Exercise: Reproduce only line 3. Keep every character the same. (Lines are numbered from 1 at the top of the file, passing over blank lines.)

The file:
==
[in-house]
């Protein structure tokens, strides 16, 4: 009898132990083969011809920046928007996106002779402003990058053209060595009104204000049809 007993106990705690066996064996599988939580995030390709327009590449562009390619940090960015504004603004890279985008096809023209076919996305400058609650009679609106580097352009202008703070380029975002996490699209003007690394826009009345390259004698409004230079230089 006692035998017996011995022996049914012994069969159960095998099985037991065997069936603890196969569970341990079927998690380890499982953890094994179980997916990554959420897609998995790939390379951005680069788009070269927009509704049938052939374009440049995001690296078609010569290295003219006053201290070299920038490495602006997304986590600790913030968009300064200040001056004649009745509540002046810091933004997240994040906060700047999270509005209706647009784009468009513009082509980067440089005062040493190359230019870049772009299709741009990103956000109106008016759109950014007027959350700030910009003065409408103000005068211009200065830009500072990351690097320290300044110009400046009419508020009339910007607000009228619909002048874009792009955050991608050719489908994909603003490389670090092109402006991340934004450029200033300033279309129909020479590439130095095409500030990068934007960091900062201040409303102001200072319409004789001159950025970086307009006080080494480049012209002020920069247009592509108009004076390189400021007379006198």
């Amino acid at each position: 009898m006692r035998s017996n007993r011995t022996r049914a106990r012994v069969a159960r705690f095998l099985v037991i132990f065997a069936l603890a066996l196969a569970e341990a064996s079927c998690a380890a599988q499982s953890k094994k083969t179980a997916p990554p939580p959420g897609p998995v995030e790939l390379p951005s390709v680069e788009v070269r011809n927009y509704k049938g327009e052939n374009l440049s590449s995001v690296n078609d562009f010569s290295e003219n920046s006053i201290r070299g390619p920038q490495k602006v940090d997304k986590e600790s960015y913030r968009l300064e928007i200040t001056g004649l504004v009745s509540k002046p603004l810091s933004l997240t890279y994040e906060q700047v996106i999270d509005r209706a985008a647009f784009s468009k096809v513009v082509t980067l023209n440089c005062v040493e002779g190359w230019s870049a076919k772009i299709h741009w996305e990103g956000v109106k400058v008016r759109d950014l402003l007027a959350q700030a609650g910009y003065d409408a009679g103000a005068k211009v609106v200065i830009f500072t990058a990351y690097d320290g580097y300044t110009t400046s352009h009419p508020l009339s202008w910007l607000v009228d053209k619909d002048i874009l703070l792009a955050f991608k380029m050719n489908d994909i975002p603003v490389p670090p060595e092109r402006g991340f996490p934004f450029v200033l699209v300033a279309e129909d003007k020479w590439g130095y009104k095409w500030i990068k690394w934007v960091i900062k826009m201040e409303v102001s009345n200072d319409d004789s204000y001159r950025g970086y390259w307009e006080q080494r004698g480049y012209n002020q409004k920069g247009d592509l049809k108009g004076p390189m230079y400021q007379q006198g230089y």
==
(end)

């Amino acid at each position: 009898m006692r035998s017996n007993r011995t022996r049914a106990r012994v069969a159960r705690f095998l099985v037991i132990f065997a069936l603890a066996l196969a569970e341990a064996s079927c998690a380890a599988q499982s953890k094994k083969t179980a997916p990554p939580p959420g897609p998995v995030e790939l390379p951005s390709v680069e788009v070269r011809n927009y509704k049938g327009e052939n374009l440049s590449s995001v690296n078609d562009f010569s290295e003219n920046s006053i201290r070299g390619p920038q490495k602006v940090d997304k986590e600790s960015y913030r968009l300064e928007i200040t001056g004649l504004v009745s509540k002046p603004l810091s933004l997240t890279y994040e906060q700047v996106i999270d509005r209706a985008a647009f784009s468009k096809v513009v082509t980067l023209n440089c005062v040493e002779g190359w230019s870049a076919k772009i299709h741009w996305e990103g956000v109106k400058v008016r759109d950014l402003l007027a959350q700030a609650g910009y003065d409408a009679g103000a005068k211009v609106v200065i830009f500072t990058a990351y690097d320290g580097y300044t110009t400046s352009h009419p508020l009339s202008w910007l607000v009228d053209k619909d002048i874009l703070l792009a955050f991608k380029m050719n489908d994909i975002p603003v490389p670090p060595e092109r402006g991340f996490p934004f450029v200033l699209v300033a279309e129909d003007k020479w590439g130095y009104k095409w500030i990068k690394w934007v960091i900062k826009m201040e409303v102001s009345n200072d319409d004789s204000y001159r950025g970086y390259w307009e006080q080494r004698g480049y012209n002020q409004k920069g247009d592509l049809k108009g004076p390189m230079y400021q007379q006198g230089y």